Growing up a little black girl in the South…
This statement sounds like the beginning of a really good book. It’s also the beginning of testimonies any Southern black woman can continue based on her experience. There could be so many stories told but how many would include a tale about experiencing racism and prejudice.
You can’t grow up with parents who lived through the Civil Rights movement without trying to fathom what they went through. There are so many comments around racism and prejudice that I don’t think people know what they mean, let alone wanting to admit if they are a racist or not.
First, let me just point out what inspired this post, as if you didn’t know. The murder of Trayvon Martin by George Zimmerman. I’m glad that federal authorities have stepped in to review the case, taking it out of the hands of local law enforcement. What I continue to hear and read as if it’s written in red and large font is what George Zimmerman’s father has said about his son:
“He would be the last to discriminate for any reason whatsoever …,” the letter says. “The media portrayal of George as a racist could not be further from the truth.”
An article on CNN.com goes on to say that
Zimmerman’s family has denied that race played a role, saying he has many minority relatives and friends.
My response? Having minority family members, being a minority, having friends of other races does not mean you aren’t prejudice or a racist.
Dictionary.com defines a racist as a person who believes in racism, the doctrine that a certain human race is superior to any or all others. The definition of a prejudice is an unfavorable opinion or feeling formed beforehand or without knowledge, thought, or reason, and unreasonable feelings, opinions, or attitudes, especially of a hostile nature, regarding a racial, religious, or national group.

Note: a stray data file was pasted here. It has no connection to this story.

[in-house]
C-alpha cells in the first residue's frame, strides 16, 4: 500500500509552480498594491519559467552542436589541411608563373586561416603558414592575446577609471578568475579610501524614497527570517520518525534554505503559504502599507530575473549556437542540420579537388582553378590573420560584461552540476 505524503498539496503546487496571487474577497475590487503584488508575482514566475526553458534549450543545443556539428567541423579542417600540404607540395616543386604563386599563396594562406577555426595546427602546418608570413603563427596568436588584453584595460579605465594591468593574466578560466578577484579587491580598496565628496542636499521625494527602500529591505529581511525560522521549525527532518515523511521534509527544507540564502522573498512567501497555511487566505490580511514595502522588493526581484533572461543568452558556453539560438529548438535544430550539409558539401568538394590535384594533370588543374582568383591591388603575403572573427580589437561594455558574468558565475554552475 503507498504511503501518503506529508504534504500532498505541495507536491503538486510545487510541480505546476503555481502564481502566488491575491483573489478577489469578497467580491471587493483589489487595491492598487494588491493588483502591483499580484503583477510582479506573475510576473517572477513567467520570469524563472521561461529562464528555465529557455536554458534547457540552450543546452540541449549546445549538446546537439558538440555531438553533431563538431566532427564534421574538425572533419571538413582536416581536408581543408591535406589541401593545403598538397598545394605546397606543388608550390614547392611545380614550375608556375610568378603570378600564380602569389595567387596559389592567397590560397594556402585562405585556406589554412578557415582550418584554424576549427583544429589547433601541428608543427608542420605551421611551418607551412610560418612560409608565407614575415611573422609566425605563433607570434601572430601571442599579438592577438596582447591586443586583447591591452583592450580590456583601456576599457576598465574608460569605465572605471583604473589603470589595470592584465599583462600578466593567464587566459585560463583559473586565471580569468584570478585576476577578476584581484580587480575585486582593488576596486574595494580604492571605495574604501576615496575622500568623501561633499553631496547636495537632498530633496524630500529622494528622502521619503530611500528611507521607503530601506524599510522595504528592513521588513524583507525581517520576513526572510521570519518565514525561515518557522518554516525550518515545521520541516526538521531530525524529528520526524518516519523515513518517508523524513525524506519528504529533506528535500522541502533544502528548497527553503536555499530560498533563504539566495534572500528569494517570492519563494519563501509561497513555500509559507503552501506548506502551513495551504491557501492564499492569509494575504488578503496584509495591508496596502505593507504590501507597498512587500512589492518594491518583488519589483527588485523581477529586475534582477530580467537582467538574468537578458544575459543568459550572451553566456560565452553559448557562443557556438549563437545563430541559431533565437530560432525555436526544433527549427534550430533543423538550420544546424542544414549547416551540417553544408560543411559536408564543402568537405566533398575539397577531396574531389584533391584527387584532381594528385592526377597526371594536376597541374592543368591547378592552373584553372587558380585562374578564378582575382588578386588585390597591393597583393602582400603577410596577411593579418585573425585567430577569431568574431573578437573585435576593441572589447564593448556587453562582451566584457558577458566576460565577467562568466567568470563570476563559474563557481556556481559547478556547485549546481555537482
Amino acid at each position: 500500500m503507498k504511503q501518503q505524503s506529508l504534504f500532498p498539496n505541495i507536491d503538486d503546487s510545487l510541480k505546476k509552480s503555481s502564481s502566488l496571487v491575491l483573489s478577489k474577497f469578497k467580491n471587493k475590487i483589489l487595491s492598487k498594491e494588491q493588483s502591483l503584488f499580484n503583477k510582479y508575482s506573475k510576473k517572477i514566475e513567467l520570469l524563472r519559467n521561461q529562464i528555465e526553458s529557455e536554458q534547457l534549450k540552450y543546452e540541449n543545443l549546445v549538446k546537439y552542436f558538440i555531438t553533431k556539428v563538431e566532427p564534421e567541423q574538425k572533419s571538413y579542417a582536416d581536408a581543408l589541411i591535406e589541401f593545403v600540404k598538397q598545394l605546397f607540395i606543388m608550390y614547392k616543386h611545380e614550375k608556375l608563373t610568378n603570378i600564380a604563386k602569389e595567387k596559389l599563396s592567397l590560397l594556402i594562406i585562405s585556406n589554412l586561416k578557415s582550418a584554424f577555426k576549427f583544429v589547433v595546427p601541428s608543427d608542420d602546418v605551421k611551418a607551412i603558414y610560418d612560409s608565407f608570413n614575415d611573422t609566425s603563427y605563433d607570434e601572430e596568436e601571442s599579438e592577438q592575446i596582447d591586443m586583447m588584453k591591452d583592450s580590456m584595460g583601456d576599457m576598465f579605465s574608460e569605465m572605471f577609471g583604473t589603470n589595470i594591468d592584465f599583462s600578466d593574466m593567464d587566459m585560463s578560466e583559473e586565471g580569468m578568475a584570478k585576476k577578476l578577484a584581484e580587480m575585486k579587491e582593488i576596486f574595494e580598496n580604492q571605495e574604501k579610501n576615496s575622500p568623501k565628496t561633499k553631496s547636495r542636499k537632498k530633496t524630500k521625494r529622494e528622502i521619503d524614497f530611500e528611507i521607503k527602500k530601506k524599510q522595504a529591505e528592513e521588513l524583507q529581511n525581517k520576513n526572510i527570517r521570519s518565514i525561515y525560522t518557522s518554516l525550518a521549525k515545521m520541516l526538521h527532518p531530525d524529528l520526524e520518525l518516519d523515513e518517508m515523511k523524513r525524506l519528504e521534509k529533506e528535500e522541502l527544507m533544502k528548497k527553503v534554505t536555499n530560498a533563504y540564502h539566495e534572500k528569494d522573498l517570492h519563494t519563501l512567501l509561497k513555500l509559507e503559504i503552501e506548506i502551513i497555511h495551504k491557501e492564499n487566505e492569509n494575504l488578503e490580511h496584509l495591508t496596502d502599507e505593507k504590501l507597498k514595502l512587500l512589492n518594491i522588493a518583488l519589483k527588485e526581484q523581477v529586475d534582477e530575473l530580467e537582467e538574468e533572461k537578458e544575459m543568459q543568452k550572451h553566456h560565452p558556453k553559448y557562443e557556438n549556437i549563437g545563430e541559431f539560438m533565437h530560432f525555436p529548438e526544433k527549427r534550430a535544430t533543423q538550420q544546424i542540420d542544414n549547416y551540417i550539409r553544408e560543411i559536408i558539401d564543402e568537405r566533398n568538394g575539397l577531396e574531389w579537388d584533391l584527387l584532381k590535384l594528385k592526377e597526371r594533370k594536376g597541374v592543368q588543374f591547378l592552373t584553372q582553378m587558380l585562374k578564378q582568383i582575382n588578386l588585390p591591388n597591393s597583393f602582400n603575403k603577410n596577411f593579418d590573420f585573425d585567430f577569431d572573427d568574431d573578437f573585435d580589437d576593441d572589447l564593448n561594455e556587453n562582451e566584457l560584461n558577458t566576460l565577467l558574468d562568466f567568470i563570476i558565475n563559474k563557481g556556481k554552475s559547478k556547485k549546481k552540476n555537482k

If you were to look in the mirror would either of these definitions relate to you? Before you answer, consider these words: perception and reality.
The creator of a bumper sticker currently in the news says the bumper sticker is racist. Well, I know a lot of people and many I heard from do feel it is racist. The perception of my friends inevitably is the reality. (Note: there are no links to the story or image because I also feel it is racist.)
There are a couple of groups that stand firm in their racists thoughts, beliefs and attitudes. They don’t hide and will tell you exactly how they feel if asked (sometimes you don’t have to ask). Another well known racist group in history hid their identities behind robes, masks, and conical hats. Did they hide because they knew what they were doing was wrong and their actions were against the law?
My concern is when people act as if racism doesn’t exist or if someone tries to convince others that they aren’t a racist. To which I respond…
Actions speak louder than words